The term antifuse and the terms storage or programmable coupled with the terms cell, element, or device are often used interchangeably in this field. The present invention is applicable to all these terms as they are generally understood in the relevant art.

The terms chip, integrated circuit, monolithic device, semiconductor device and microelectronic device are often used interchangeably in this field. The present invention is applicable to all of these terns as they are generally understood in the field.

The terms pins, pads and leads refer to input and/or output terminals of a connector, device, chip, printed circuit, or the like, which are used to provide electrical connection to one or more connectors, devices, chips, printed circuits, or the like. The present invention is applicable to all of these terms as they are generally understood in the field.

The terms metal line, trace, wire, conductor, signal path and signaling medium are all related. These related terms are generally interchangeable and appear in order from most specific to most general. In this field, metal lines are sometimes referred to as traces, wires, lines, interconnect or simply metal. Metal lines, generally aluminum (Al) or an alloy of Al and copper (Cu), are conductors which provide signal paths for coupling, or interconnecting, electrical circuitry. Conductors other than metal are available in microelectronic devices. Materials such as doped polysilicon, doped single-crystal silicon (often referred to simply as diffusion, regardless of whether such doping is achieved by thermal diffusion or ion implantation), titanium (Ti), molybdenum (Mo), or refractory metal silicides are examples of other conductors. Signaling medium is the most general term and encompasses the others.

Moreover, it should be understood that the spatial descriptions (e.g., “above”, “below”, “up”, “down”, “top”, “bottom”, “beneath”, “across”, etc.) made herein are for purposes of illustration only, and that practical antifuses can be spatially arranged in any orientation or manner. Arrays of these antifuses can also be formed by connecting them in appropriate ways and with appropriate devices.

As discussed below, the following sections more fully describe the present invention.

A cross-sectional view of a conventional MOSFET device 100 is shown in FIG. 1 to illustrated the differences of the present invention from the prior art. MOSFET 100 comprises a a gate dielectric 110 overlaid with a gate 112 and formed on a substrate 114. The gate 112 is typically formed of polysilicon, and the gate dielectric 110 is typically a gate oxide, such as for example, silicon dioxide, silicon nitride, or the like.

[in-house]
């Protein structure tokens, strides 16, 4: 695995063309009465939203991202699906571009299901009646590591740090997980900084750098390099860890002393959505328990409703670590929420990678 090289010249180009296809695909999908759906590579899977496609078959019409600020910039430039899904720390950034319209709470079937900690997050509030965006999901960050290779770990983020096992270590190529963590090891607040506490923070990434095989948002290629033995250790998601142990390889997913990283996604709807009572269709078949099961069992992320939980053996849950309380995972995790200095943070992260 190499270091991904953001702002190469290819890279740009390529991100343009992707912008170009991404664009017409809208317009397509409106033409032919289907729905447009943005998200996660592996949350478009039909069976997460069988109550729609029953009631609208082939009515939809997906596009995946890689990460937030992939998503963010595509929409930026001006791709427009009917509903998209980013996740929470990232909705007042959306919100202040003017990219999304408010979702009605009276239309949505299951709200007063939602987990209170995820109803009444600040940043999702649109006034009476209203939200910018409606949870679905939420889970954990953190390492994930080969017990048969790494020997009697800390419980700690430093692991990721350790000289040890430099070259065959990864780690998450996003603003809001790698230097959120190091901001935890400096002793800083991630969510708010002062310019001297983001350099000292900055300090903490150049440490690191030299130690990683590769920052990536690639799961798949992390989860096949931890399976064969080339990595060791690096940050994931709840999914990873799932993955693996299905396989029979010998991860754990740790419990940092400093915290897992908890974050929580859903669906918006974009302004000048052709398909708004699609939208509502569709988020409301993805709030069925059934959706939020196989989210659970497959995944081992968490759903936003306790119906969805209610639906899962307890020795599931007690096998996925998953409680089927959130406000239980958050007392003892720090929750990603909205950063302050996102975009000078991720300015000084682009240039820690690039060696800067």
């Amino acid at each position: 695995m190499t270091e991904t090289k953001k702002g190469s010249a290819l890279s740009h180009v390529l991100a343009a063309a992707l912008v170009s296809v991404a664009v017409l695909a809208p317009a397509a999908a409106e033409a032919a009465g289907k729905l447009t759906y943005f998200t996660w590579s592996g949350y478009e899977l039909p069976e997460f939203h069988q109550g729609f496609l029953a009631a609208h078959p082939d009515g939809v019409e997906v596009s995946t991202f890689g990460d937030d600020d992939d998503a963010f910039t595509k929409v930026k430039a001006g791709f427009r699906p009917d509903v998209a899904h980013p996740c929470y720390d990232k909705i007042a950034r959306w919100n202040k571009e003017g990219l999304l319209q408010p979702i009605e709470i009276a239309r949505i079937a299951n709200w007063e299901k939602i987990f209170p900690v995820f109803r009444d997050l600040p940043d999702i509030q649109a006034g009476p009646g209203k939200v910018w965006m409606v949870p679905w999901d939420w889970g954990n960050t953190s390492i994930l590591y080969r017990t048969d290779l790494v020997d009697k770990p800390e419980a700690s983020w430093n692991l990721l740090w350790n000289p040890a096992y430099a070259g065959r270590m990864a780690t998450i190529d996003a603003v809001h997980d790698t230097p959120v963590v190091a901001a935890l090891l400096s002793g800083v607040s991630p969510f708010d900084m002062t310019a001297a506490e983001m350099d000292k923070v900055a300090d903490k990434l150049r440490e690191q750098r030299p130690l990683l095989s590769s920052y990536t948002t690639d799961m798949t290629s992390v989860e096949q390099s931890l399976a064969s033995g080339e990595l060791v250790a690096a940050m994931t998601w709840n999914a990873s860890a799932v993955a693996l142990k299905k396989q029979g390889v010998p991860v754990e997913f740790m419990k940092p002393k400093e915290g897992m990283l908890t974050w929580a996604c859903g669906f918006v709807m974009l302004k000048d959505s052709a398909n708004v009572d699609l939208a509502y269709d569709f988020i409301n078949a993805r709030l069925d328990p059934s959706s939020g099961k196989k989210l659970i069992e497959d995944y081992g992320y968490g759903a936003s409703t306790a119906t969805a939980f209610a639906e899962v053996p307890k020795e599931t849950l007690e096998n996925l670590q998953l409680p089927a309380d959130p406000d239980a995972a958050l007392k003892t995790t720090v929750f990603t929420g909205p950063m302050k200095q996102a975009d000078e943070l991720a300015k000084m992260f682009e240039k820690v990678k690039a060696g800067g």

Within the substrate 114 are formed heavily doped source and drain regions 116 and 118, and lightly-doped source and drain extension regions 120 and 122, respectively. Generally, doped regions are regions containing a higher concentration of p-type or n-type dopants than the rest of the substrate 114. The source and drain extension regions 120 and 122 generally have a lower concentration of dopants compared to the source and drain regions 116 and 118. However, the regions 116, 118, 120 and 122 can be doped to the same levels. The region in the substrate directly below the gate 112, and between source and drain extension regions 120 and 122, is typically referred to as a channel region 124.

Resistive current paths can be formed between the gate 112, the channel region 124, or the source and drain extension regions 120 and 122. The lowest resistance paths tend to be between the gate 112 and the source or drain regions 116 and 118 and the source or drain extension regions 120 and 122. However, when the resistive current paths are formed from the gate electrode 112 to the substrate 114, which can comprise a P-well or N-well, the fuse resistance is much higher. It is known by those having ordinary skilled in the art that soft breakdown (i.e., high fuse resistance) and hard breakdown (i.e., low fuse resistance) are influenced by a breakdown spot position. The soft breakdowns almost exclusively occur between the gate 112 and channel region 124 (i.e., substrate, N-well, or P-well).

Both high resistance and low resistance breakdown paths are illustrated in FIG. 1. Breakdown of the gate dielectric 110 is caused by application of a voltage (Vg) to gate 112, while source 116 and drain 118 are grounded. Generally, programming and sensing of antifuse devices, and the associated circuits to perform these operations, are well known to persons having ordinary skill in the art. Metal lines, polysilicon doped regions, or the like, are used to couple the drain and source regions to ground for programming, or to a sense circuit for determining the state of the antifuse.